Democrats and Republicans alike have long been supportive of being more efficient in the ways we use our energy. Bipartisan energy efficiency legislation is, and has been, in the works with bills like Bass-Matheson (H.R. 4017) and Shaheen-Portman (S-1000). In fact, in September the Senate unanimously passed H.R. 4850, an energy efficiency measure that includes amendments pulled from Shaheen-Portman. The recently approved H.R. 6582 is another example - the American Manufacturing Technical Corrections Act requires agencies to update and disclose their advanced metering and sustainability agendas. And as recently as December, Reps. Cory Gardner (R-Colo.) and Peter Welch (D-Vt.) launched a bipartisan caucus to promote government use of energy-savings contracts with private firms.
The support for energy efficiency among our lawmakers is not in question. More often than not, the issue with getting these and other energy efficiency bills passed in full is almost always the riders attached to them. A controversial rider attached to an energy efficiency bill turns something positive and actionable into a black hole on Capitol Hill.
As we enter a new beginning of sorts in Washington, policymakers should pass a pure energy efficiency mandate that institutes measures like building energy labeling, energy efficiency benchmarking and evaluation, economic valuation for efficiency and energy saving performance contracts (ESPCs). And they need to do it without the “extras” that have sunk this legislation in the past.
With energy efficiency legislation, we can create jobs and save money. Not to mention mitigating a huge risk. Global electricity demand is on track to double by 2030 (according the IEA) and we can’t continue to simply throw more generation at this problem. The U.S. currently ranks ninth in energy efficiency among the world’s 12th largest economies. We need to intelligently curb our consumption and this begins with our nation’s number one user of energy, the federal government.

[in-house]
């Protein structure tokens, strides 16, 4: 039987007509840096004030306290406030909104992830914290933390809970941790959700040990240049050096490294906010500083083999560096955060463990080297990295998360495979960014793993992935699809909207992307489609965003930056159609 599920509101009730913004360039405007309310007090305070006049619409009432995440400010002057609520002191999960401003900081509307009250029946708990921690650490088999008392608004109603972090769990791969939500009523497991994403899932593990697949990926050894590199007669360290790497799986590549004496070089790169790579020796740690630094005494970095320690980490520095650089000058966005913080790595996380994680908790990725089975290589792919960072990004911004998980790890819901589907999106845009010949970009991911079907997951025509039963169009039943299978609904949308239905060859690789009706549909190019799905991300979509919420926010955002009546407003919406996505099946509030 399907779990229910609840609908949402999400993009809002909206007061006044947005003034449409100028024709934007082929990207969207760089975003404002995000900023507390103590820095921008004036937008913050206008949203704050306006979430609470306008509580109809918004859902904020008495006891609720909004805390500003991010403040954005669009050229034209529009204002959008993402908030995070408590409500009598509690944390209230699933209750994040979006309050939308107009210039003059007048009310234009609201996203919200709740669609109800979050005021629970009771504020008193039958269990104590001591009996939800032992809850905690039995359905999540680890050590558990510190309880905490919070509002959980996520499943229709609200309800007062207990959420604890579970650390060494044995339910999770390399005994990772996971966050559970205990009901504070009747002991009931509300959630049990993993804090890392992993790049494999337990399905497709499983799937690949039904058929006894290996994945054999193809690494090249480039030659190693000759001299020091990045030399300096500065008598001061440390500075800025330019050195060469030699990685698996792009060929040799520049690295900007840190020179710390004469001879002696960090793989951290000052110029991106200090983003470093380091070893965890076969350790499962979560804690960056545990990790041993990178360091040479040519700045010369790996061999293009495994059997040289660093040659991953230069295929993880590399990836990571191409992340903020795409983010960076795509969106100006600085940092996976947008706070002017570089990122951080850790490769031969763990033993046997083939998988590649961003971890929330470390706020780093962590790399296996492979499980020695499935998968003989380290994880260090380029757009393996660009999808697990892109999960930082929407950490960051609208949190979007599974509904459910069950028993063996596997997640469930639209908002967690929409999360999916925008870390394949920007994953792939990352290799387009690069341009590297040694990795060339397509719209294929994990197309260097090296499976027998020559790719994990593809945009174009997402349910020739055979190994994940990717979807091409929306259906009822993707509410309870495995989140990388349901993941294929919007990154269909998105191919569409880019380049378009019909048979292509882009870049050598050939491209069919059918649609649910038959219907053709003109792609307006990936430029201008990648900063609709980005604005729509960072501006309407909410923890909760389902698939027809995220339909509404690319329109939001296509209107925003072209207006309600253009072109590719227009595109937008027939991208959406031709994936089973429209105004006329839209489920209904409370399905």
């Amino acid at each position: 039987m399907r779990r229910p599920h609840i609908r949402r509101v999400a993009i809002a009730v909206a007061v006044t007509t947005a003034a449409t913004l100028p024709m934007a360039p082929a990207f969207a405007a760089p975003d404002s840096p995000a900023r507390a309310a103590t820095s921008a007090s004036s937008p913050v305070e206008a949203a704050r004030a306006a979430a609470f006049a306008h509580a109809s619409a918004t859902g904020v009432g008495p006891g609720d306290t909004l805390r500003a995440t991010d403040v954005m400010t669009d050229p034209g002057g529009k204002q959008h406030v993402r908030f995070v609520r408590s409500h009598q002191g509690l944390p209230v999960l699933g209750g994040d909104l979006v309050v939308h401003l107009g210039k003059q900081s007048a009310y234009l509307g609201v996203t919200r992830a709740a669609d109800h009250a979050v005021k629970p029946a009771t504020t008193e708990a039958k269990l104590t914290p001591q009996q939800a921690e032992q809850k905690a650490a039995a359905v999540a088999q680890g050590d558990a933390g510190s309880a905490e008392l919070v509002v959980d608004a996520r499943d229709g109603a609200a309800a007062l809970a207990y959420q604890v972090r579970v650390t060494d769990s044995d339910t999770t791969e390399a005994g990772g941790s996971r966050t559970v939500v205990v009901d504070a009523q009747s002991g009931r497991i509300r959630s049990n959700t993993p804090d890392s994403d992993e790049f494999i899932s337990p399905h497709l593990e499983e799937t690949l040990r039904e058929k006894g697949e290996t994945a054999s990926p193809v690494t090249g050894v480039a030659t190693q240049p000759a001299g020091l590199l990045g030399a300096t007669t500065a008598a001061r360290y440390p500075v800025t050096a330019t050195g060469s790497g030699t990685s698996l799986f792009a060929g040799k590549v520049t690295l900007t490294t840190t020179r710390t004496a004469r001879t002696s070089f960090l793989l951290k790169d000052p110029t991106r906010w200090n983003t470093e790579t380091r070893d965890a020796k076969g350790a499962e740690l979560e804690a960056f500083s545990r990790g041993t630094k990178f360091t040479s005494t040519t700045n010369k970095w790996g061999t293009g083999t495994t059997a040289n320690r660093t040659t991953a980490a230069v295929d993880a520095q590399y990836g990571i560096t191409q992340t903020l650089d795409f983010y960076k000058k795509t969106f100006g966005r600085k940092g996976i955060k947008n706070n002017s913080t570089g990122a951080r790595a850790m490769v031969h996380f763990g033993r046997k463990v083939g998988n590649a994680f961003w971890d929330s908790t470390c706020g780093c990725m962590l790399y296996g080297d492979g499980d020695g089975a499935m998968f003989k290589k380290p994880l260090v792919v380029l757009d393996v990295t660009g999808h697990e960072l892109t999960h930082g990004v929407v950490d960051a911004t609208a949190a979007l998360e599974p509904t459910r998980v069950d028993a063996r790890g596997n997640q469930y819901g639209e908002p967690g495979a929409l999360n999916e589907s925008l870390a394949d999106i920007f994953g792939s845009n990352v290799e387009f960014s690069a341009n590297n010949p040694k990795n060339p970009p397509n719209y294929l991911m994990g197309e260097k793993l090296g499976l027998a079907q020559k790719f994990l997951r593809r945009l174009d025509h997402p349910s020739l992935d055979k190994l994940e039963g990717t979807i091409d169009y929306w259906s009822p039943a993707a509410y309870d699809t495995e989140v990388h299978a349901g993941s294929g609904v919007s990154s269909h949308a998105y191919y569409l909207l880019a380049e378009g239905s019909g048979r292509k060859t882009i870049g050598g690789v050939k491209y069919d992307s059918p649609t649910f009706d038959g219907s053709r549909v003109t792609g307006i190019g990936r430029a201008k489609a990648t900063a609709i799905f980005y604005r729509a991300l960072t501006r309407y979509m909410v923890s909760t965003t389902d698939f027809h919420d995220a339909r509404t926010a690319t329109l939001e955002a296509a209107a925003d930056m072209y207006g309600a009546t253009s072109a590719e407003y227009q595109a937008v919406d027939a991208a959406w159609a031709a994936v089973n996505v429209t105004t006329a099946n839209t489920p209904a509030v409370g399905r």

One tool for rich savings comes from the use of ESPCs. The focus of the aforementioned bipartisan caucus led by Reps. Gardner and Welch, this financial model capitalizes on the flexibility and resources of the private sector to pay for energy saving capital upgrades using the future energy savings. The initial investment is provided by the private financial community and services are delivered by Energy Service Companies (ESCO). The financier is paid from the accrued energy savings, with the ESCO guaranteeing the savings amount. With the commercial building sector alone representing a $40 billion energy savings opportunity, we can see how energy efficiency is an easy win for the energy industry.
Energy efficiency is not only our first available fuel source, but it provides tremendous opportunities for job creation. Energy efficient construction employs many skilled trade workers like electricians, engineers and contractors - in fact, a typical $10 million ESPC creates 100 jobs.
It also impacts other industries that have been a priority in putting Americans back to work. For the industrial sector specifically, which has seen a decline in recent years, efficiency means better and more competitive cost management, more opportunity for sustainable manufacturing, and less risk in terms of volatile energy prices.
Energy efficiency touches many of the most critical issues facing our country. The time to act is now. With a hand in job creation, the economy and sustainability, government can’t afford to be neutral on this.
Congress can further cement a bipartisan future with policy support for energy efficiency. This is a low risk opportunity to show they can continue working together, save money for tax payers and create jobs. Nothing partisan about that.
Pauley is senior vice president of Government Relations and External Affairs at Schneider Electric.